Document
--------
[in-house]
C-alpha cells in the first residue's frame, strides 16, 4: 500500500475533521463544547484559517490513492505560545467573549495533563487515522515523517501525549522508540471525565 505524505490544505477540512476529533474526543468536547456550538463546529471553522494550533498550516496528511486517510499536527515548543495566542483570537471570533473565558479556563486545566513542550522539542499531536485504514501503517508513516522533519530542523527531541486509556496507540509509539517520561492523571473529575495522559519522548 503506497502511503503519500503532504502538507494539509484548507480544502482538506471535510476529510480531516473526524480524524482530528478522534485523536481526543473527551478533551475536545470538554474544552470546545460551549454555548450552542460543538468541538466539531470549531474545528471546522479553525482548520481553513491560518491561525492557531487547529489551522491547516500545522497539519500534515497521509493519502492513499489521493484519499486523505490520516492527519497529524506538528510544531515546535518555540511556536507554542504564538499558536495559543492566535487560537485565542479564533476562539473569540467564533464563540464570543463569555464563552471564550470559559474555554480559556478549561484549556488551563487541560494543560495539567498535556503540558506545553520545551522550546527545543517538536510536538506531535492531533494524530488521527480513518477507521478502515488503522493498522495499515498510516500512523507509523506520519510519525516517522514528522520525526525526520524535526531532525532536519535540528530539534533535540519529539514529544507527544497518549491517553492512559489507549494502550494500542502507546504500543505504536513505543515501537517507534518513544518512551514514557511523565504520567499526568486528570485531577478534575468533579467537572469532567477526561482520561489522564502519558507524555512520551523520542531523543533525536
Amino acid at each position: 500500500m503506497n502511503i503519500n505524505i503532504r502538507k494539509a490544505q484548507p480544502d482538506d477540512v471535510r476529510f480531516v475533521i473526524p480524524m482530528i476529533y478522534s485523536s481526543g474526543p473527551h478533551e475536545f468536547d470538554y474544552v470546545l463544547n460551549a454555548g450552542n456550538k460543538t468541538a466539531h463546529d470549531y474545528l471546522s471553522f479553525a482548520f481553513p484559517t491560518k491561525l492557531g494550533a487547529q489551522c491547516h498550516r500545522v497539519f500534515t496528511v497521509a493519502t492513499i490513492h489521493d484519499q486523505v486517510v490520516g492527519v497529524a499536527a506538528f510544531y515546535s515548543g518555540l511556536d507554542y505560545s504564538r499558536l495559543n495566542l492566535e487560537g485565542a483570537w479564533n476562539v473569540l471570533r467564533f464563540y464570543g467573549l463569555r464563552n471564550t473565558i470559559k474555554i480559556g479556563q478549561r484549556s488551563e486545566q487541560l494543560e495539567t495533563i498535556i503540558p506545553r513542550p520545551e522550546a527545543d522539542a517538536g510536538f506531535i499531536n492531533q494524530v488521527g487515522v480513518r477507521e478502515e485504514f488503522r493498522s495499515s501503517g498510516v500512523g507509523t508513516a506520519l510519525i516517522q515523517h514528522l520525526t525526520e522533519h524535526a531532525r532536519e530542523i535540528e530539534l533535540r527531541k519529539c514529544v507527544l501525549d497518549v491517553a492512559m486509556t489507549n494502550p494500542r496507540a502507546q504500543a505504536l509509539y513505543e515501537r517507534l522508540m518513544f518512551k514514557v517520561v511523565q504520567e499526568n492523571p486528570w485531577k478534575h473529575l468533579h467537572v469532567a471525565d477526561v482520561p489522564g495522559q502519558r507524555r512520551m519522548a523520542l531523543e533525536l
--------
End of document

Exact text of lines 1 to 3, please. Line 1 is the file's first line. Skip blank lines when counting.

[in-house]
C-alpha cells in the first residue's frame, strides 16, 4: 500500500475533521463544547484559517490513492505560545467573549495533563487515522515523517501525549522508540471525565 505524505490544505477540512476529533474526543468536547456550538463546529471553522494550533498550516496528511486517510499536527515548543495566542483570537471570533473565558479556563486545566513542550522539542499531536485504514501503517508513516522533519530542523527531541486509556496507540509509539517520561492523571473529575495522559519522548 503506497502511503503519500503532504502538507494539509484548507480544502482538506471535510476529510480531516473526524480524524482530528478522534485523536481526543473527551478533551475536545470538554474544552470546545460551549454555548450552542460543538468541538466539531470549531474545528471546522479553525482548520481553513491560518491561525492557531487547529489551522491547516500545522497539519500534515497521509493519502492513499489521493484519499486523505490520516492527519497529524506538528510544531515546535518555540511556536507554542504564538499558536495559543492566535487560537485565542479564533476562539473569540467564533464563540464570543463569555464563552471564550470559559474555554480559556478549561484549556488551563487541560494543560495539567498535556503540558506545553520545551522550546527545543517538536510536538506531535492531533494524530488521527480513518477507521478502515488503522493498522495499515498510516500512523507509523506520519510519525516517522514528522520525526525526520524535526531532525532536519535540528530539534533535540519529539514529544507527544497518549491517553492512559489507549494502550494500542502507546504500543505504536513505543515501537517507534518513544518512551514514557511523565504520567499526568486528570485531577478534575468533579467537572469532567477526561482520561489522564502519558507524555512520551523520542531523543533525536
Amino acid at each position: 500500500m503506497n502511503i503519500n505524505i503532504r502538507k494539509a490544505q484548507p480544502d482538506d477540512v471535510r476529510f480531516v475533521i473526524p480524524m482530528i476529533y478522534s485523536s481526543g474526543p473527551h478533551e475536545f468536547d470538554y474544552v470546545l463544547n460551549a454555548g450552542n456550538k460543538t468541538a466539531h463546529d470549531y474545528l471546522s471553522f479553525a482548520f481553513p484559517t491560518k491561525l492557531g494550533a487547529q489551522c491547516h498550516r500545522v497539519f500534515t496528511v497521509a493519502t492513499i490513492h489521493d484519499q486523505v486517510v490520516g492527519v497529524a499536527a506538528f510544531y515546535s515548543g518555540l511556536d507554542y505560545s504564538r499558536l495559543n495566542l492566535e487560537g485565542a483570537w479564533n476562539v473569540l471570533r467564533f464563540y464570543g467573549l463569555r464563552n471564550t473565558i470559559k474555554i480559556g479556563q478549561r484549556s488551563e486545566q487541560l494543560e495539567t495533563i498535556i503540558p506545553r513542550p520545551e522550546a527545543d522539542a517538536g510536538f506531535i499531536n492531533q494524530v488521527g487515522v480513518r477507521e478502515e485504514f488503522r493498522s495499515s501503517g498510516v500512523g507509523t508513516a506520519l510519525i516517522q515523517h514528522l520525526t525526520e522533519h524535526a531532525r532536519e530542523i535540528e530539534l533535540r527531541k519529539c514529544v507527544l501525549d497518549v491517553a492512559m486509556t489507549n494502550p494500542r496507540a502507546q504500543a505504536l509509539y513505543e515501537r517507534l522508540m518513544f518512551k514514557v517520561v511523565q504520567e499526568n492523571p486528570w485531577k478534575h473529575l468533579h467537572v469532567a471525565d477526561v482520561p489522564g495522559q502519558r507524555r512520551m519522548a523520542l531523543e533525536l